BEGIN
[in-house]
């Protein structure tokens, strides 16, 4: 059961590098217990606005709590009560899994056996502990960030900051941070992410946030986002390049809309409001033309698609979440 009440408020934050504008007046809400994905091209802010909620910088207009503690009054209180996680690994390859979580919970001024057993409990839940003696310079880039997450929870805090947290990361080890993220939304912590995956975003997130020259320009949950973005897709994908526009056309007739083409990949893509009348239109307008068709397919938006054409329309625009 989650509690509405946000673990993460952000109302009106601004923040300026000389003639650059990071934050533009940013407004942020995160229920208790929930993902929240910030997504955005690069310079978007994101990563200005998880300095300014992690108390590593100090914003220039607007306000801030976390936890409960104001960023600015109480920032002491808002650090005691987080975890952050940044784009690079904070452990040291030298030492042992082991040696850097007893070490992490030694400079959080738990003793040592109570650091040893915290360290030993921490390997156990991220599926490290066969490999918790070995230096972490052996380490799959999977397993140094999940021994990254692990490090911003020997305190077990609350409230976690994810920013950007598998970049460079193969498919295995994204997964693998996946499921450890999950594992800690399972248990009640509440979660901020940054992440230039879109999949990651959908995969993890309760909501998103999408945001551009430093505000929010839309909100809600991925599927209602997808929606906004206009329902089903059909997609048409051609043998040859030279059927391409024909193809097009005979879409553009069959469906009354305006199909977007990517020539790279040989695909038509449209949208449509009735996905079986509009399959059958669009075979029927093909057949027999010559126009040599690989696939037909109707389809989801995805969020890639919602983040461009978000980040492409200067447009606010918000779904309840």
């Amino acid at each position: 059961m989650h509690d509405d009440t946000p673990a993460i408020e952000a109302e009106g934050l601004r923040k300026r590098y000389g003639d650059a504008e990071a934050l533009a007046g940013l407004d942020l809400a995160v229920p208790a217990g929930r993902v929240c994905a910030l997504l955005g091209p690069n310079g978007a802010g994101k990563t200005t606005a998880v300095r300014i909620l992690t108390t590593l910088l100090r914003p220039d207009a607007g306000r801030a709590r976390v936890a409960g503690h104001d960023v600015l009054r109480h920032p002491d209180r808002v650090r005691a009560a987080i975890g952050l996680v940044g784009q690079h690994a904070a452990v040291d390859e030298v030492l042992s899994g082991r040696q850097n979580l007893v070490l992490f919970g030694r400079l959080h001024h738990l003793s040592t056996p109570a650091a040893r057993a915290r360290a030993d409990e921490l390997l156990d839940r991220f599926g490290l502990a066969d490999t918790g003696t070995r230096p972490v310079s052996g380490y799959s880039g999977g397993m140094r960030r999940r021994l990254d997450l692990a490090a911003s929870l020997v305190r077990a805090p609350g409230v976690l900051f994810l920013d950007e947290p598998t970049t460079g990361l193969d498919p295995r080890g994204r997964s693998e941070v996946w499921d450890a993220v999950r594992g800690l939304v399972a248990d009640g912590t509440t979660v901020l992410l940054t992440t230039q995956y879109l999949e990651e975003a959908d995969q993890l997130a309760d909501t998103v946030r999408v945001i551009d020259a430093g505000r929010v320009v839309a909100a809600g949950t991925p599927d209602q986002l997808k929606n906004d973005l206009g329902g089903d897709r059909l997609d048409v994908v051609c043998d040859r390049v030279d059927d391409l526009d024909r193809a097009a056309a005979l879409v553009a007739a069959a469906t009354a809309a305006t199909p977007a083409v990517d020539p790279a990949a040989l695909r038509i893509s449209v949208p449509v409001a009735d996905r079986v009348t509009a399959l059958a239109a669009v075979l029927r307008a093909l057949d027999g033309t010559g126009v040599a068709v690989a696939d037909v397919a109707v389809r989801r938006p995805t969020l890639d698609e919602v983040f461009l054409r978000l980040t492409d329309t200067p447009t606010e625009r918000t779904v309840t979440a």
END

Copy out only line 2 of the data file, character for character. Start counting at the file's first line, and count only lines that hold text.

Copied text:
């Protein structure tokens, strides 16, 4: 059961590098217990606005709590009560899994056996502990960030900051941070992410946030986002390049809309409001033309698609979440 009440408020934050504008007046809400994905091209802010909620910088207009503690009054209180996680690994390859979580919970001024057993409990839940003696310079880039997450929870805090947290990361080890993220939304912590995956975003997130020259320009949950973005897709994908526009056309007739083409990949893509009348239109307008068709397919938006054409329309625009 989650509690509405946000673990993460952000109302009106601004923040300026000389003639650059990071934050533009940013407004942020995160229920208790929930993902929240910030997504955005690069310079978007994101990563200005998880300095300014992690108390590593100090914003220039607007306000801030976390936890409960104001960023600015109480920032002491808002650090005691987080975890952050940044784009690079904070452990040291030298030492042992082991040696850097007893070490992490030694400079959080738990003793040592109570650091040893915290360290030993921490390997156990991220599926490290066969490999918790070995230096972490052996380490799959999977397993140094999940021994990254692990490090911003020997305190077990609350409230976690994810920013950007598998970049460079193969498919295995994204997964693998996946499921450890999950594992800690399972248990009640509440979660901020940054992440230039879109999949990651959908995969993890309760909501998103999408945001551009430093505000929010839309909100809600991925599927209602997808929606906004206009329902089903059909997609048409051609043998040859030279059927391409024909193809097009005979879409553009069959469906009354305006199909977007990517020539790279040989695909038509449209949208449509009735996905079986509009399959059958669009075979029927093909057949027999010559126009040599690989696939037909109707389809989801995805969020890639919602983040461009978000980040492409200067447009606010918000779904309840």